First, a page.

Hello and welcome to my blog! My name is Caroline and I am a PhD student at the University of Sheffield. My research project focuses on Striga - a genus of parasitic plants that devastates harvests by infecting food crops. I am exploring the defence reactions that can make host plants more resistant against Striga. Due to my ongoing battles with anorexia, I haven't made as much progress as I would have liked but I am determined to finish the course.


This blog charts the ups and downs of life in the lab, plus my dreams to become a science communicator and forays into public engagement and science policy....all while trying to keep my mental and physical health intact. Along the way, I'll also be sharing new plant science stories, and profiles of some of the researchers who inspire me on this journey. So whether you have a fascination for plants, are curious about what science research involves, or just wonder what exactly I do all day, read on - I hope you find it entertaining!


Thursday, 12 October 2017

Prepare to be amazed - BSA Sheffield at Fun Palaces Weekend 2017!


No dictionary definition of ‘scientist’ mentions lab coats or googles, but many feel that only people who wear a white coat and work in a laboratory can call themselves a ‘proper scientist’. Similarly, many of us would hesitate to call ourselves an 'artist', even if we quite enjoy drawing, printing other creative activities. We simply don’t feel worthy of these titles.


The Fun Palaces movement is on a mission to change this attitude. Every year, during the first weekend of October, hundreds of temporary Fun Palaces pop up all across the UK. They vary in size, structure and theme, but all have the aim of engaging the public in science and artistic activities that celebrate the innate creativity in all of us – as befits their motto: “Everyone a scientist, everyone an artist”. This year, BSA Sheffield were invited to host our very own science themed Fun Palace.
Our 3D sound demos in our Fun Palace at DINA venue

It took us quite a while to decide the theme as there were so many possibilities – Outer Space? Dinosaurs? The Brain? What we really wanted was something that would thrill the imagination and stimulated all the senses....so what better than the five senses themselves? Once we'd settled on this, the suggestions for activities came thick and fast – it was hard to cut them down to a manageable number!

We might have the Fun but we still needed a Palace....fortunately , DINA a not-for-profit social enterprise stepped in. Besides the advantage of having a prime city centre location, we were given full use of the venue, allowing us to take over every nook and cranny (even the basement!).
The magical illusion cabinet!

I was very impressed and humbled by how my fellow BSA volunteers took ownership of their activities, giving up hours of their own time to research optical illusions, cut out thaumatropes, source craft materials and decorate the rooms. On the day itself, their hard work was rewarded as we welcomed a steady stream of visitors. Some were Fun Palace veterans who had sought us out specially, others simply wandered in off the street.... but everyone, young and old, found something to captivate them. We had 3D sound demonstrations, ‘guess the contents' boxes, jelly bean tasting and even a fruit orchestra! (I’m still not entirely sure how that actually worked but it did!) Crafting was especially popular for all ages - including making Victorian thaumatropes - a popular 19th century optical illusion made of a disk with a picture on each side, attached to string on either side. If the strings are twirled quickly enough, the two images seem to blend into one, due to the persistence of images on the retina. Simple but highly effective and fun to make – why not have a go yourself?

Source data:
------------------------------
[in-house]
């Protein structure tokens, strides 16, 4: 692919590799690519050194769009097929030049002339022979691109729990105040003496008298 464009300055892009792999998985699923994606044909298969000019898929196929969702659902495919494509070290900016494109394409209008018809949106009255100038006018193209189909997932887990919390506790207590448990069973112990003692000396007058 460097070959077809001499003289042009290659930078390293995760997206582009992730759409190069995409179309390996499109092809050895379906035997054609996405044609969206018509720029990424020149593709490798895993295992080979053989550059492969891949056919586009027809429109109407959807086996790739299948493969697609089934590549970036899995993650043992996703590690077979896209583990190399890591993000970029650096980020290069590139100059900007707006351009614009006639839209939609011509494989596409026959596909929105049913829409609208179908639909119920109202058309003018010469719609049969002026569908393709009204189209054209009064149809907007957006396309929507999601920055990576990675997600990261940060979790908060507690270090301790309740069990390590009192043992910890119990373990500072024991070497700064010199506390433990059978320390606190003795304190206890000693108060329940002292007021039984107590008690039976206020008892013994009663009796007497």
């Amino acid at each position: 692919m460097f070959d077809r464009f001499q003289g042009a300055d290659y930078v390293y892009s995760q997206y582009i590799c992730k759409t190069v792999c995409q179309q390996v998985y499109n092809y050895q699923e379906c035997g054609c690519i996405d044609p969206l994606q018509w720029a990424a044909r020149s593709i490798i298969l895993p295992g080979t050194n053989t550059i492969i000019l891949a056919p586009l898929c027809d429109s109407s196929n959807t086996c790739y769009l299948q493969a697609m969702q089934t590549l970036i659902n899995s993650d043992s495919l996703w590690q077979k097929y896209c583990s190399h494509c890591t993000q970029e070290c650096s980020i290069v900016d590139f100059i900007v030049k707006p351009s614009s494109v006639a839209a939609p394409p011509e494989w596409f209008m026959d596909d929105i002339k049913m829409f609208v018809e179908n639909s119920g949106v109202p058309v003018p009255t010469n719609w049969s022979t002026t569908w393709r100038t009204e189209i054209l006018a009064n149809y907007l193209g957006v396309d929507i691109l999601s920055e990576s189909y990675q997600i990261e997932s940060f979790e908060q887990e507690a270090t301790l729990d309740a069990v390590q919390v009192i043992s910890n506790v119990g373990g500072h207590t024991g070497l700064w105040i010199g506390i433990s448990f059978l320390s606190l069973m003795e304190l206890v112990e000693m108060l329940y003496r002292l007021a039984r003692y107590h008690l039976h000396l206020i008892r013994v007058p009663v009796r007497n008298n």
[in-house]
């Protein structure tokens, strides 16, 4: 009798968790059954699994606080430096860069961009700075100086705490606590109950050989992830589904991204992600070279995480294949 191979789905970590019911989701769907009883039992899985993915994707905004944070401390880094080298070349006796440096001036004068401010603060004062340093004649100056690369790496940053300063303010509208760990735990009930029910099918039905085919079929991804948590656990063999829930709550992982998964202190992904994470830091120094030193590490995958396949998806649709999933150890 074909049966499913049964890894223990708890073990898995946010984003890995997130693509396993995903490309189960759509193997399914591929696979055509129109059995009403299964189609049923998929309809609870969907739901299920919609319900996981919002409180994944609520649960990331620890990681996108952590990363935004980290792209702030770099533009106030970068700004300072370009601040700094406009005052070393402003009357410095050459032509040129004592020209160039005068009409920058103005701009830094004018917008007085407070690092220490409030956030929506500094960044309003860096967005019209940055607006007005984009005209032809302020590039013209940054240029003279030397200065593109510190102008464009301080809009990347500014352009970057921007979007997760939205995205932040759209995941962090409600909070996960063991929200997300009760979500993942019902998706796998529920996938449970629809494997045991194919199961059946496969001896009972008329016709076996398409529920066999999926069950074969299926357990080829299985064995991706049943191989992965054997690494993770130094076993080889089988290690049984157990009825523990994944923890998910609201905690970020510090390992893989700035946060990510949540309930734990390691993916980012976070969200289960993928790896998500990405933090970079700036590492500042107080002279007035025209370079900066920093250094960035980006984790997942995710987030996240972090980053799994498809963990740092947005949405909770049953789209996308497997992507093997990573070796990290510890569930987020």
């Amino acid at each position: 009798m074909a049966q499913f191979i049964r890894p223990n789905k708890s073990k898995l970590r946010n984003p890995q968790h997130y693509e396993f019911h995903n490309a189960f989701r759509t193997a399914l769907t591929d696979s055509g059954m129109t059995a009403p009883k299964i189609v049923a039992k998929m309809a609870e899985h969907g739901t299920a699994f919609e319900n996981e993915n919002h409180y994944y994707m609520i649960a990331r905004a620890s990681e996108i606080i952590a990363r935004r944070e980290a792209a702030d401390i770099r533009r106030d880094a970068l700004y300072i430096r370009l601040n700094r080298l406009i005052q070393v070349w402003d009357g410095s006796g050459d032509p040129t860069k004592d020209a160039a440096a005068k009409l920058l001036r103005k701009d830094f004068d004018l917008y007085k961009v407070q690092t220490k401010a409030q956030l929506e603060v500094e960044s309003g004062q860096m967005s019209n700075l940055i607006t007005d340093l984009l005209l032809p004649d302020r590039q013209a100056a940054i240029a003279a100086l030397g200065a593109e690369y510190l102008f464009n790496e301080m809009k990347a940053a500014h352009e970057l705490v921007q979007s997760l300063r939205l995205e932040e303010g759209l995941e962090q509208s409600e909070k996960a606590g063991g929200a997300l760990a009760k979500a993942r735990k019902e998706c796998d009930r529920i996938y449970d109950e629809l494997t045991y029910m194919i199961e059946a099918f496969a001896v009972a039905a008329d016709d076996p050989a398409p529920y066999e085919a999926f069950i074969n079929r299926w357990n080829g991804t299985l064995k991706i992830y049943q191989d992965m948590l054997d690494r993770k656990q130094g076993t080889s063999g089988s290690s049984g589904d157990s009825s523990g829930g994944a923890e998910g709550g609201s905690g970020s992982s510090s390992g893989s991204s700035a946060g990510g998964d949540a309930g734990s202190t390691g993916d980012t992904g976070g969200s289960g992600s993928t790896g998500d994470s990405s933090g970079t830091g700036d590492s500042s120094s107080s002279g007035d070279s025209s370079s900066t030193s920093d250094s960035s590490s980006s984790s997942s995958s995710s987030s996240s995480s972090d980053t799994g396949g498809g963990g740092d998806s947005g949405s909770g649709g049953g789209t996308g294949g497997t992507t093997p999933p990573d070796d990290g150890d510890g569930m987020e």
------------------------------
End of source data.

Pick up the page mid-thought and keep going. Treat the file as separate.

Learning how to play 'Mary had a little lamb' with a lemon,
a cucumber and an orange
Perhaps the biggest hit was the 'Illusion Cabinet' – those who dared to enter inside appeared to lose their body, with their head being suspended in the air. Built by an intriguing former Professor in the Biology Department where I work, it had been languishing in a store cupboard and I was determined to get it out. The lovely people in Research Outreach team had also lent us an Infra Red camera so that we could demonstrate the senses that some animals have but we don’t, such as 'snake vision'. It went down very well, although when I found out how much it cost, I nearly didn't dare to take it! Apparently, I have one of the coldest noses in England….


There is a curious phenomenon ( or is it an illusion?) that time simply flies by when you do science outreach and suddenly it was time to close the doors and pack everything up ...It had gone so fast, especially as we had been preparing for months. We’ll simply have to start preparing for the next one!
Who has the hottest cup of coffee? Playing with the Infra-Red Camera


And in the meantime – if you enjoy science or art, then dare to call yourself a scientist or an artist! You don’t need any further qualification than that.
You can find lots more photos of the event on our Facebook page.



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